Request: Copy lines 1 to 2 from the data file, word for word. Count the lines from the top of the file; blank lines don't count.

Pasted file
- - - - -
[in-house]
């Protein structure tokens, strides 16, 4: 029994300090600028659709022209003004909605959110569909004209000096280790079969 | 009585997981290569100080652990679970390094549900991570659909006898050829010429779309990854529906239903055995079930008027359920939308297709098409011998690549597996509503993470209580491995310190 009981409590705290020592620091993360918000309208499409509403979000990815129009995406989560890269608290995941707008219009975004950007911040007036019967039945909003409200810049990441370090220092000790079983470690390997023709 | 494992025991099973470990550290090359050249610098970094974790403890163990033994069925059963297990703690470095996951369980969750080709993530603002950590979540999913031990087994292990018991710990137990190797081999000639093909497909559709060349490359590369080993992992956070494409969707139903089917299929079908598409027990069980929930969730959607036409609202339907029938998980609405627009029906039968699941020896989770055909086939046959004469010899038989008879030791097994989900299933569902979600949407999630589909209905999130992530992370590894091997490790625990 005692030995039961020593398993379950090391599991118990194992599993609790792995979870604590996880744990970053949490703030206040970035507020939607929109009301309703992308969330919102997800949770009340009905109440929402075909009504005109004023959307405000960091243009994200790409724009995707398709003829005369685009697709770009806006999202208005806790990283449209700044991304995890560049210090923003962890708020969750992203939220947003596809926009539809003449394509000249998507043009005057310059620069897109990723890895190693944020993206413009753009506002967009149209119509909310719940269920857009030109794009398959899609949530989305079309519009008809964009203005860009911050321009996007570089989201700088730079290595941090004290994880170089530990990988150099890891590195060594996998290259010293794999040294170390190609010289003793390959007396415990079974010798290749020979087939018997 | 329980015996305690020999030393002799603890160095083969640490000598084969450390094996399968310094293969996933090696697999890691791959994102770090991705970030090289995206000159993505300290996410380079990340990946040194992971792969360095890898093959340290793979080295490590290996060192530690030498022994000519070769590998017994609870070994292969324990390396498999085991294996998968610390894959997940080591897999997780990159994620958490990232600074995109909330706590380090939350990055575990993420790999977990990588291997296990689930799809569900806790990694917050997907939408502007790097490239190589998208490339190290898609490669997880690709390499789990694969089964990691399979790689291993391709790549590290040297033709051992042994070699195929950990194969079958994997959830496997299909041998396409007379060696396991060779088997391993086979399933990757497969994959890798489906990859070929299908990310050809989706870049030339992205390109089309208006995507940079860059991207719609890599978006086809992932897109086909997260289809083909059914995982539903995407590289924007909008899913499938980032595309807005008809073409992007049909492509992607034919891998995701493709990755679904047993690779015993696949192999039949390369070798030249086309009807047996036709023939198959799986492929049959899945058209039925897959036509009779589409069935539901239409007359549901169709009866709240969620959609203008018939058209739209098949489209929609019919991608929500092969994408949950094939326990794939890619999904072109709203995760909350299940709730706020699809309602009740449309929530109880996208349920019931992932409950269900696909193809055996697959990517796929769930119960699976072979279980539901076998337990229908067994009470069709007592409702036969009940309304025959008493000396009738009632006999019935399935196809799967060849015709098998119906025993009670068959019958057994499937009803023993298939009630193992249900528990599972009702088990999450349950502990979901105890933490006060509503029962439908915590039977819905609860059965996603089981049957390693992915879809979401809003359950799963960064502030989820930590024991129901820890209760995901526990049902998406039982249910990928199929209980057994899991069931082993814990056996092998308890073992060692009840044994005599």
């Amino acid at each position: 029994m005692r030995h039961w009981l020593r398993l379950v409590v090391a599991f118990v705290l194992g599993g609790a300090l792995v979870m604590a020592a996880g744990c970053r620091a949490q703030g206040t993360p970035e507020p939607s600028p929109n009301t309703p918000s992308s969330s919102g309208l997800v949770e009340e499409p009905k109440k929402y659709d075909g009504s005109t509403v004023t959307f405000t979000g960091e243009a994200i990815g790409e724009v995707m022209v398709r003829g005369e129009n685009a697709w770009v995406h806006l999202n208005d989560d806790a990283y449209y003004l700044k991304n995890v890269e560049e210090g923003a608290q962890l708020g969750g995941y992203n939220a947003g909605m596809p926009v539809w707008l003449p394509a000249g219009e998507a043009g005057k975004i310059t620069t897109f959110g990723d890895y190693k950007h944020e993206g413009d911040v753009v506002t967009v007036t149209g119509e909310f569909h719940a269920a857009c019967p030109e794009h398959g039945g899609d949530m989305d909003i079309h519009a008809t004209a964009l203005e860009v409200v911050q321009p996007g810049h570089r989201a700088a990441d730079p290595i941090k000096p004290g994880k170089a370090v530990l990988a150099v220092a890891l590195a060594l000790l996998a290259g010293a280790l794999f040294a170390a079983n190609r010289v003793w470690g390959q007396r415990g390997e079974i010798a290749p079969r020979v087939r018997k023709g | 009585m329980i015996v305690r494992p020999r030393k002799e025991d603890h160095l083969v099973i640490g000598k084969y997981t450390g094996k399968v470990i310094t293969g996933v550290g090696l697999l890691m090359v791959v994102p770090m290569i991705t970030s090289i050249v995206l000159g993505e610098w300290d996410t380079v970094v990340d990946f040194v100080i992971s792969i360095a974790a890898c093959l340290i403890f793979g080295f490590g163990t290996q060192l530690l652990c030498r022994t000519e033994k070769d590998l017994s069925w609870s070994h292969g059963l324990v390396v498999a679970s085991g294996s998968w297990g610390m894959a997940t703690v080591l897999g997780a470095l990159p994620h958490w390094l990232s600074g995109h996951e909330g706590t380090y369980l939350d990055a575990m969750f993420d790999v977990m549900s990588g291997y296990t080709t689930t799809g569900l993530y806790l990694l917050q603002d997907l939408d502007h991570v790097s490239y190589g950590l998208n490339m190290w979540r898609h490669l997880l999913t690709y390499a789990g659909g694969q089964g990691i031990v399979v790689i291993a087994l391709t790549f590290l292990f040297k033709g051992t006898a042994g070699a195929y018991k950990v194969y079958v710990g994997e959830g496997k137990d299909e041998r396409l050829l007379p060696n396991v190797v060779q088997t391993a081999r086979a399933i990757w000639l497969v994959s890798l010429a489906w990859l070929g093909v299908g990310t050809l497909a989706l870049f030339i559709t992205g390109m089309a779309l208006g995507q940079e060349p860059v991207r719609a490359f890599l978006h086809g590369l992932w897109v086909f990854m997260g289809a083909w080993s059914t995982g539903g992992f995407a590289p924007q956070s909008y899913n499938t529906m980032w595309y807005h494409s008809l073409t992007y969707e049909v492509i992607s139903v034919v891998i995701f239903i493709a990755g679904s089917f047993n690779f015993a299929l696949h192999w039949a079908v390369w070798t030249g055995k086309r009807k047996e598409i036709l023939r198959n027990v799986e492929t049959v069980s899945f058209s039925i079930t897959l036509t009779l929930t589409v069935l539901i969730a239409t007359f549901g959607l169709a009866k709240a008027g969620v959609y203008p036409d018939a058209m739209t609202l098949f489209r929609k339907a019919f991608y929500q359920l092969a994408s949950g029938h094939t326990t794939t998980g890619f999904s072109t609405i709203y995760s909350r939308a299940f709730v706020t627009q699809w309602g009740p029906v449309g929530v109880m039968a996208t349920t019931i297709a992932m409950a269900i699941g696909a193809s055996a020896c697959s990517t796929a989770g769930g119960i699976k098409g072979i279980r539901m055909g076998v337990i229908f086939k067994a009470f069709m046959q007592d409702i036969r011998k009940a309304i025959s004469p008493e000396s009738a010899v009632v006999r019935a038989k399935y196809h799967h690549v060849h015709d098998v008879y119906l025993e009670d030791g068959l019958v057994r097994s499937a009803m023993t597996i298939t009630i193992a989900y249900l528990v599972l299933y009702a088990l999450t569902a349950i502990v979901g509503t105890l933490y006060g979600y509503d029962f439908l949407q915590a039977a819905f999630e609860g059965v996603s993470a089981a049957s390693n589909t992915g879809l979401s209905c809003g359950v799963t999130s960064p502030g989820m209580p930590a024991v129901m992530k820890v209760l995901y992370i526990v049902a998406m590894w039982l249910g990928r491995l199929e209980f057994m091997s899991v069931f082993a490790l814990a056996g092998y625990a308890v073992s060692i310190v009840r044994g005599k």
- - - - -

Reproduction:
[in-house]
């Protein structure tokens, strides 16, 4: 029994300090600028659709022209003004909605959110569909004209000096280790079969 | 009585997981290569100080652990679970390094549900991570659909006898050829010429779309990854529906239903055995079930008027359920939308297709098409011998690549597996509503993470209580491995310190 009981409590705290020592620091993360918000309208499409509403979000990815129009995406989560890269608290995941707008219009975004950007911040007036019967039945909003409200810049990441370090220092000790079983470690390997023709 | 494992025991099973470990550290090359050249610098970094974790403890163990033994069925059963297990703690470095996951369980969750080709993530603002950590979540999913031990087994292990018991710990137990190797081999000639093909497909559709060349490359590369080993992992956070494409969707139903089917299929079908598409027990069980929930969730959607036409609202339907029938998980609405627009029906039968699941020896989770055909086939046959004469010899038989008879030791097994989900299933569902979600949407999630589909209905999130992530992370590894091997490790625990 005692030995039961020593398993379950090391599991118990194992599993609790792995979870604590996880744990970053949490703030206040970035507020939607929109009301309703992308969330919102997800949770009340009905109440929402075909009504005109004023959307405000960091243009994200790409724009995707398709003829005369685009697709770009806006999202208005806790990283449209700044991304995890560049210090923003962890708020969750992203939220947003596809926009539809003449394509000249998507043009005057310059620069897109990723890895190693944020993206413009753009506002967009149209119509909310719940269920857009030109794009398959899609949530989305079309519009008809964009203005860009911050321009996007570089989201700088730079290595941090004290994880170089530990990988150099890891590195060594996998290259010293794999040294170390190609010289003793390959007396415990079974010798290749020979087939018997 | 329980015996305690020999030393002799603890160095083969640490000598084969450390094996399968310094293969996933090696697999890691791959994102770090991705970030090289995206000159993505300290996410380079990340990946040194992971792969360095890898093959340290793979080295490590290996060192530690030498022994000519070769590998017994609870070994292969324990390396498999085991294996998968610390894959997940080591897999997780990159994620958490990232600074995109909330706590380090939350990055575990993420790999977990990588291997296990689930799809569900806790990694917050997907939408502007790097490239190589998208490339190290898609490669997880690709390499789990694969089964990691399979790689291993391709790549590290040297033709051992042994070699195929950990194969079958994997959830496997299909041998396409007379060696396991060779088997391993086979399933990757497969994959890798489906990859070929299908990310050809989706870049030339992205390109089309208006995507940079860059991207719609890599978006086809992932897109086909997260289809083909059914995982539903995407590289924007909008899913499938980032595309807005008809073409992007049909492509992607034919891998995701493709990755679904047993690779015993696949192999039949390369070798030249086309009807047996036709023939198959799986492929049959899945058209039925897959036509009779589409069935539901239409007359549901169709009866709240969620959609203008018939058209739209098949489209929609019919991608929500092969994408949950094939326990794939890619999904072109709203995760909350299940709730706020699809309602009740449309929530109880996208349920019931992932409950269900696909193809055996697959990517796929769930119960699976072979279980539901076998337990229908067994009470069709007592409702036969009940309304025959008493000396009738009632006999019935399935196809799967060849015709098998119906025993009670068959019958057994499937009803023993298939009630193992249900528990599972009702088990999450349950502990979901105890933490006060509503029962439908915590039977819905609860059965996603089981049957390693992915879809979401809003359950799963960064502030989820930590024991129901820890209760995901526990049902998406039982249910990928199929209980057994899991069931082993814990056996092998308890073992060692009840044994005599």